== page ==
It is a brainstorm apropos of nothing. Ostensibly, it follows up the musings of the novel’s protagonist, Fanny Price, on changing landscapes, but is really a non sequitur, just a profound perception – pretty much identical to Freud’s – too exciting not to get down on paper.
Here it is, with its surrounding context.
“Three years ago this was nothing but a rough hedgerow along the upper side of the field, never thought of as anything, or capable of becoming anything; and now it is converted into a walk, and it would be difficult to say whether most valuable as a convenience or an ornament; and, perhaps, in another three years we may be forgetting – almost forgetting what it was before. How wonderful, how very wonderful the operations of time, and the changes of the human mind!” And following the latter train of thought, she soon afterwards added: “If any one faculty of our nature may be called more wonderful than the rest, I do think it is memory. There seems something more speakingly incomprehensible in the powers, the failures, the inequalities of memory, than in any other of our intelligences. The memory is sometimes so retentive, so serviceable, so obedient; at other, so bewildered and so weak; and at other again, so tyrannic, so beyond control! We are, to be sure, a miracle every way – but our powers of recollecting and of forgetting do seem peculiarly past finding out.”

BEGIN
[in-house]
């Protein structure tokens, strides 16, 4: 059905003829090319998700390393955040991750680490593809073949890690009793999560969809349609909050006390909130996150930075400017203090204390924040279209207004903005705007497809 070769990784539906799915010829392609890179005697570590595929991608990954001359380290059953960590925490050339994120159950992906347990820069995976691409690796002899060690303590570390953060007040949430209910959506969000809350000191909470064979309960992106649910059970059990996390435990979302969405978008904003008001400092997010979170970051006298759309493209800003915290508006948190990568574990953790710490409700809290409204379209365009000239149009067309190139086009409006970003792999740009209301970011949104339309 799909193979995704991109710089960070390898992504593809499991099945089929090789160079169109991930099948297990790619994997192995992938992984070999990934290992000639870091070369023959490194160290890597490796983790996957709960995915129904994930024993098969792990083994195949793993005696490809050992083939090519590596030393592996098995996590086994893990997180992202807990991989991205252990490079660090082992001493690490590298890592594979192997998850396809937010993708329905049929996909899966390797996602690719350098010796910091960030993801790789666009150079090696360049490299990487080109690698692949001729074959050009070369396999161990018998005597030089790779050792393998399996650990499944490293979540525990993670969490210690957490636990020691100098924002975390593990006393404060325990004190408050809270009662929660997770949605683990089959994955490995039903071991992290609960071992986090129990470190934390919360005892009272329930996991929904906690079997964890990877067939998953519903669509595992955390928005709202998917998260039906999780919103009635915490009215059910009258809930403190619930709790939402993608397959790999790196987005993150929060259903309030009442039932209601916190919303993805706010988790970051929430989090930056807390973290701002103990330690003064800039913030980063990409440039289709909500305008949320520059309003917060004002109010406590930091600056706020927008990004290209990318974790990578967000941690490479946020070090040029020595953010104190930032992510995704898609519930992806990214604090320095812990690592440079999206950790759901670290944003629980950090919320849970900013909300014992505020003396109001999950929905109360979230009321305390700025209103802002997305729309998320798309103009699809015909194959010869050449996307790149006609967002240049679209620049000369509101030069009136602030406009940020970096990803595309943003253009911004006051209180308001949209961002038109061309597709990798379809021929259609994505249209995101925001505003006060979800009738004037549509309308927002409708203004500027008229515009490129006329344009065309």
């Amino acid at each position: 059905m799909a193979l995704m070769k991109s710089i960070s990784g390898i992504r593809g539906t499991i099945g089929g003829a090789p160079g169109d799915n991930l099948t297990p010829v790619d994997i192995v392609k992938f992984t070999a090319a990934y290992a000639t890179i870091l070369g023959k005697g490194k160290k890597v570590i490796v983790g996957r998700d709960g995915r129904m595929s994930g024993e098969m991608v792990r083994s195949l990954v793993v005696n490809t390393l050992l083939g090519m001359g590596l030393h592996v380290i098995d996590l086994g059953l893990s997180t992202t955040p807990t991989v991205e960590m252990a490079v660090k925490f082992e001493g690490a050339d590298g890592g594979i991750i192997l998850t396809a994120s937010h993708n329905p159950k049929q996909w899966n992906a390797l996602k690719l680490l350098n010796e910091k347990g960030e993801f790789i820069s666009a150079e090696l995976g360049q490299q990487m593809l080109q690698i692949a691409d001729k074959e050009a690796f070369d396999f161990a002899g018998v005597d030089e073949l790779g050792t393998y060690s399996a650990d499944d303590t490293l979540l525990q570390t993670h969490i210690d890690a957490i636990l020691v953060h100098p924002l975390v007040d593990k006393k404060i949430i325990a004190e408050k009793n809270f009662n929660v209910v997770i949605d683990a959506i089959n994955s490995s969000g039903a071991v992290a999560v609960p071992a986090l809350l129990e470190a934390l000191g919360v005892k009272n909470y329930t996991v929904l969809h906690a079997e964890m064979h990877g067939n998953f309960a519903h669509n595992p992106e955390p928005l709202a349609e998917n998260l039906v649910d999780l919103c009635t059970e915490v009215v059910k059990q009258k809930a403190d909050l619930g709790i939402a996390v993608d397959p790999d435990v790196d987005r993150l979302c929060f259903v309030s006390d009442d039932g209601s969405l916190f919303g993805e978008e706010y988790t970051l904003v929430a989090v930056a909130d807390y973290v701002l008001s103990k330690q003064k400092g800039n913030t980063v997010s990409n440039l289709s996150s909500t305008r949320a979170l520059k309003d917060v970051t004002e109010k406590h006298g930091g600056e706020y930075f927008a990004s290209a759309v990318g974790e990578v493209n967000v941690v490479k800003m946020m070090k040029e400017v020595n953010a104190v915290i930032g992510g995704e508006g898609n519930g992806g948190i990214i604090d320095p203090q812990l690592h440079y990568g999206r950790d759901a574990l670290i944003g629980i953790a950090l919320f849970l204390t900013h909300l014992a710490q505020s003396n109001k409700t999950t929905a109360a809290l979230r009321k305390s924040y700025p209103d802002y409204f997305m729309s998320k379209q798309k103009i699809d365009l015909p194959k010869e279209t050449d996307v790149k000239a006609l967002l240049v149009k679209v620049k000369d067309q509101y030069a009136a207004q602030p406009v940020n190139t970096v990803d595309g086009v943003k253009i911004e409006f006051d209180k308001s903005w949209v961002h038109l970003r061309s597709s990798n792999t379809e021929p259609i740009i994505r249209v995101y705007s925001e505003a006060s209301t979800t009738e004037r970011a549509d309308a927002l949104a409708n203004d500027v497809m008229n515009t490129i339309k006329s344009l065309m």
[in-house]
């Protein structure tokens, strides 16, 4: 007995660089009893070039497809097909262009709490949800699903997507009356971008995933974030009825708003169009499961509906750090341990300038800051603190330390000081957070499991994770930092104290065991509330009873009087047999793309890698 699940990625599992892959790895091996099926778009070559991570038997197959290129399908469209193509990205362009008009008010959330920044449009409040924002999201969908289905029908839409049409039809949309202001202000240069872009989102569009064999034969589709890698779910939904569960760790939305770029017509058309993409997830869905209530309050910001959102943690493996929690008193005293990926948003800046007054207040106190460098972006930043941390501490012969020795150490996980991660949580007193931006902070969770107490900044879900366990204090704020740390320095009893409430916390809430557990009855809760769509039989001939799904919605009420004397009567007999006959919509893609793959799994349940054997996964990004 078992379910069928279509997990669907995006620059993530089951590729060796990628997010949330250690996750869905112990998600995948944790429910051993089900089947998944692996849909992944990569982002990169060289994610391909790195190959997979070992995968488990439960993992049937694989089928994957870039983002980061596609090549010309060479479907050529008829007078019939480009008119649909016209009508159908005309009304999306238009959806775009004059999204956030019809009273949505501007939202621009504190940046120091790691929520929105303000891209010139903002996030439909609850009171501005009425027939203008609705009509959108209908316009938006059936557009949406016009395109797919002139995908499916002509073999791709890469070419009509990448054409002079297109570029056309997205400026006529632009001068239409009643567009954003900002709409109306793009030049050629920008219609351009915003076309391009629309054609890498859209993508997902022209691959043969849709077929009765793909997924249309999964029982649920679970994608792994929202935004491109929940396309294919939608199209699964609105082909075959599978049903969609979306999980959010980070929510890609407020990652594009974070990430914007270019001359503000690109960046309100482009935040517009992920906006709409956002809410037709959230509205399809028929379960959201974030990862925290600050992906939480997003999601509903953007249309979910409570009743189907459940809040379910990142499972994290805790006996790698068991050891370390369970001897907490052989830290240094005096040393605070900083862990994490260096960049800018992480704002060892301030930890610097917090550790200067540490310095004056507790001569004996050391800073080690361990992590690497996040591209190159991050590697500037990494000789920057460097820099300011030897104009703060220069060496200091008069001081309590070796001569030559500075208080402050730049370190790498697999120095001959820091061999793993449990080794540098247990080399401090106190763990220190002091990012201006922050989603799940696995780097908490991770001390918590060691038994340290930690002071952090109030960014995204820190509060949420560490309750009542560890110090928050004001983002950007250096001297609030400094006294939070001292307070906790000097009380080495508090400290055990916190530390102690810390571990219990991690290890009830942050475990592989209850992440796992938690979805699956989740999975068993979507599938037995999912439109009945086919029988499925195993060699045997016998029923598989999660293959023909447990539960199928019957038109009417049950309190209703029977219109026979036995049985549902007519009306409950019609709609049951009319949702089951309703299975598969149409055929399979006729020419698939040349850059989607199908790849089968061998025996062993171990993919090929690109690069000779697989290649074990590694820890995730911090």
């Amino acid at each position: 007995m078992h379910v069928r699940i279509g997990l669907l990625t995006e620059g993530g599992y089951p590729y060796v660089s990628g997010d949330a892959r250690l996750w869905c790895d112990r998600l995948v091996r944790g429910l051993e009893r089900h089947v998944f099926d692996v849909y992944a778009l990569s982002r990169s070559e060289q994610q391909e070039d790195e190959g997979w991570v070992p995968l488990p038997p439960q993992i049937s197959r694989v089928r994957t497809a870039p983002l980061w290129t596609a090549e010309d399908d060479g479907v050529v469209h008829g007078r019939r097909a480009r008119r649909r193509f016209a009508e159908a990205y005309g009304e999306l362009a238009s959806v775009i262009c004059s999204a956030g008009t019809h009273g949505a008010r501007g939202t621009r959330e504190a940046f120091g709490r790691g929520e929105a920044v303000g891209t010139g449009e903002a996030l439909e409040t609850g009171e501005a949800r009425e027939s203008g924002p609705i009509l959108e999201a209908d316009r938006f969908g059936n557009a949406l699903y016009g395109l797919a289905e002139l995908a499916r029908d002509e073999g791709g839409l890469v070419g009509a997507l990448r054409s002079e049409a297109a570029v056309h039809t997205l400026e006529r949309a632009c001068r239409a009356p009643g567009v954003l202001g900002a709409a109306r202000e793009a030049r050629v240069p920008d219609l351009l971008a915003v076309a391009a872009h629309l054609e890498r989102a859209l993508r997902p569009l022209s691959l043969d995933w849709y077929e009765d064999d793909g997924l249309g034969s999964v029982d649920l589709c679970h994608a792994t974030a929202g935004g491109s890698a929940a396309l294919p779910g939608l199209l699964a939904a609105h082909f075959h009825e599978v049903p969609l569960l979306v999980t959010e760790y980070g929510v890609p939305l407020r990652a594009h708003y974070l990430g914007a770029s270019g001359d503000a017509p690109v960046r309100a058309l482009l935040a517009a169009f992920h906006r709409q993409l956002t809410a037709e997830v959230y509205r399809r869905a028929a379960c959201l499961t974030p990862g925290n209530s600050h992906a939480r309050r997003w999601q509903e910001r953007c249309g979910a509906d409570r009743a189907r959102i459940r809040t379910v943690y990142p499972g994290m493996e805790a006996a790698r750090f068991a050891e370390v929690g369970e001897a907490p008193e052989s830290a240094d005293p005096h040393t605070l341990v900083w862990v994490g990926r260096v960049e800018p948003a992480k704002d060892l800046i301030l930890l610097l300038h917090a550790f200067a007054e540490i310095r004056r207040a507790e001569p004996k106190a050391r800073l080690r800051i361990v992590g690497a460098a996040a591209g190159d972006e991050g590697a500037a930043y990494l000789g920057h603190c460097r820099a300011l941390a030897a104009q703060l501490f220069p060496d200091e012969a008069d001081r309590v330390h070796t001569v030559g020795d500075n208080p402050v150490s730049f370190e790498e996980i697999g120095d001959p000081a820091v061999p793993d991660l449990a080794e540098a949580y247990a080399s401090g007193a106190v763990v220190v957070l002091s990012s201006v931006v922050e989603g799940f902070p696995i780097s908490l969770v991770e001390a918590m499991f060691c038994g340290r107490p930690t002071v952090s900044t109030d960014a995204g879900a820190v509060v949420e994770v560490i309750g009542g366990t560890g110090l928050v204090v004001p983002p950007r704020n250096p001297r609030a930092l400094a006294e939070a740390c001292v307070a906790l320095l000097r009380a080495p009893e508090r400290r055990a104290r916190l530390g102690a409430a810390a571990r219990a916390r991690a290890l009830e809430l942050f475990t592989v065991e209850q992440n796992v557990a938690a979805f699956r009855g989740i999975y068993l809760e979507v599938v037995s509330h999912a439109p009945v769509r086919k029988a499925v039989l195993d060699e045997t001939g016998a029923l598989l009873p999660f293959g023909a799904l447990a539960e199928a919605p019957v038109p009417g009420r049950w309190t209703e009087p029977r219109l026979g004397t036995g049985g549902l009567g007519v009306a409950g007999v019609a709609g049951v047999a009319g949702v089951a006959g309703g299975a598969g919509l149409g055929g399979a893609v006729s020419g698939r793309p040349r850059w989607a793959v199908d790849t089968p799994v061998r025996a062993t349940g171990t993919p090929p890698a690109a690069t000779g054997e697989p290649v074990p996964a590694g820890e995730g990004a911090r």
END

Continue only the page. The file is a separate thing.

Miss Crawford, untouched and inattentive, had nothing to say; and Fanny, perceiving it, brought back her own mind to what she thought must interest.
“It may seem impertinent in me to praise, but I must admire the taste Mrs. Grant has shown in all this.”
Of course, with the self-confidence of a great artist living in a stable society, Austen did not feel compelled to construct a cockamamie theory to explain the mystery.